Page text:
So, these are strong verses, are they not? And it speaks to the fact that the vast majority of the nation brought the hypocrisy of their carnality into the public gathering and into the solemn assembly. And God just says, “I’ve had enough of you people,” and God will put a hook into the jaw of the Babylonians and bring them into Jerusalem and just level the city and just devastate and then take captive the survivors and take them off. So, what I want you to see is in verse 9, “the survivors,” that’s the remnant.


Now come to chapter 10, Isaiah chapter 10, and this is the passage that Paul is quoting. And I want to begin in verse 20, “Now in that day the remnant of Israel,” you see that, “and those of the house of Jacob who have escaped,” escaped the onslaught of the foreign invaders, “will never again rely on the one who struck them,” they are putting their faith and their trust into foreign nations to provide them national security, when it’s these very foreign nations in whom they are trusting, will be the very ones who will come and destroy them. You’ve put your trust in the wrong place. You’ve put your trust in horses and chariots and not in the living God. So we go on to read, “will never again rely on the one who struck them, but will rely on the Lord.” It’s the remnant that will rely on the Lord. The rest will die and go to hell.


So verse 21, “A remnant will return, the remnant of Jacob, to the mighty God. For though your people, O Israel, may be like the sand of the sea, only a remnant within them will return. A destruction is determined, overflowing with righteousness. For a complete destruction, one that is decreed, the Lord God of hosts will execute in the midst of the whole land.” What God will execute will be the destruction of the nation. And what God will execute is “only a remnant will be saved.”


Now, as Paul will use this in Romans 9, and don’t go back to Romans 9 yet, but as he will use this in Romans 9, he’s not thinking of just physical enemies; he is speaking actually of the greatest threat to unbelievers that there is, God Himself and the wrath of God upon those who refuse to repent of their sin and believe in the Lord Jesus Christ.


Now turn one more chapter, Isaiah 11, Isaiah 11 verse…let’s just start in verse 11, “Then it will happen on that day that the Lord will again recover the second time with His hand the remnant of His people, who will remain, from Assyria, Egypt, Pathros, Cush, Elam, Shinar, Hamath, and from the islands of the sea.” What he is saying is that there will be a great ingathering of people from the corners of the earth at a future time. It’s a prophetic, I think, looking ultimately to the end of the age.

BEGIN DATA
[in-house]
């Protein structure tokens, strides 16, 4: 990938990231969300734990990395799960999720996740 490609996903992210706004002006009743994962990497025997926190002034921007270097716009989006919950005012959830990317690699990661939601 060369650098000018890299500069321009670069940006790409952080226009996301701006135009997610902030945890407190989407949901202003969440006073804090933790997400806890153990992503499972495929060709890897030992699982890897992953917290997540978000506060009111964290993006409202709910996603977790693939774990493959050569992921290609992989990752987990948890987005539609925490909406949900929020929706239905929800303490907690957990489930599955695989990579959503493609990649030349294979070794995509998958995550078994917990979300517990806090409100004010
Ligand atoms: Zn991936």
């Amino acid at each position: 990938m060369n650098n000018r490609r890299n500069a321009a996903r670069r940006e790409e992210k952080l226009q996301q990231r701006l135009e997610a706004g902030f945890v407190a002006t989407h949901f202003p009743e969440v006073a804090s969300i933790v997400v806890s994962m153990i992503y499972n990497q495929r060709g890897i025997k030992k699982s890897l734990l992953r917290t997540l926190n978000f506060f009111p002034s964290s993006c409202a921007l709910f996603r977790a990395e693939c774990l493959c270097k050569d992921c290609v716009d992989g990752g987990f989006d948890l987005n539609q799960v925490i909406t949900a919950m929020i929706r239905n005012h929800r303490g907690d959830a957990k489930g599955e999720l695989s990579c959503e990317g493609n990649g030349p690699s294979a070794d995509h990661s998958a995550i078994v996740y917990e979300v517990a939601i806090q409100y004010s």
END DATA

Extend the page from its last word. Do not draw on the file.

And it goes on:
But what you need to see, look at verse 16, I just need to quickly get to the verses we need to see, “And there will be a highway from Assyria for the remnant,” you see the word “remnant,” “for the remnant of His people who will be left, just as there was for Israel, in the day when they came up out of the land of Egypt.” There’s going to be a second exodus. Just like the first one, when they came out of Egypt, there’s going to be a second one when they come out of Assyria. And when they come out of Babylon to be brought back into the land, it will be as though God will pave a highway in the wilderness in order to bring them back. And it is the, really the providential hand of God that will bring them back. So who’s coming back? Well, it’s not the whole nation; it’s the remnant, it’s the survivors.


Now, come to…go back to Isaiah 6 just for a moment. Isaiah 6, I just want you to see this. You’re very familiar with Isaiah 6, it’s the call of Isaiah into the prophetic office, it’s the vision of the holiness of God and in verse 8, “Whom shall I send? And who will go for Us?” “Then I said, ‘Here am I. Send me!'” In verse 9, Isaiah is now commissioned into the office of the prophet. “Tell this people,” and He is saying to Isaiah, as you go and preach, they’re not going to perceive, they’re not going to understand, in fact your preaching is going to harden their hearts. Your preaching, in verse 10, is going to render their hearts insensitive to the things of God. Your preaching is going to make their ears dull. Your voice will be so loud with the truth, it’s going to cause a hearing loss for Israel and the people of God.


“And their eyes,” verse 10, “will grow dim.” It’s going to be like they’re staring into the bright light of the sun, and it will be the light of the truth of the message that you will bring will blind them. It’s the judgment of God upon His people. But look down at verse 13, “yet there will be a tenth portion in it, and it will again be subject to burning.” And Jerusalem was burned to the ground, it says, “it will be like a tree or a stump,” that is burned in the forest with a forest fire. That stump, there will be little twigs that will emerge from the charred stump. And that’s the remnant that will come back from the devastation that will be brought upon the nation Israel.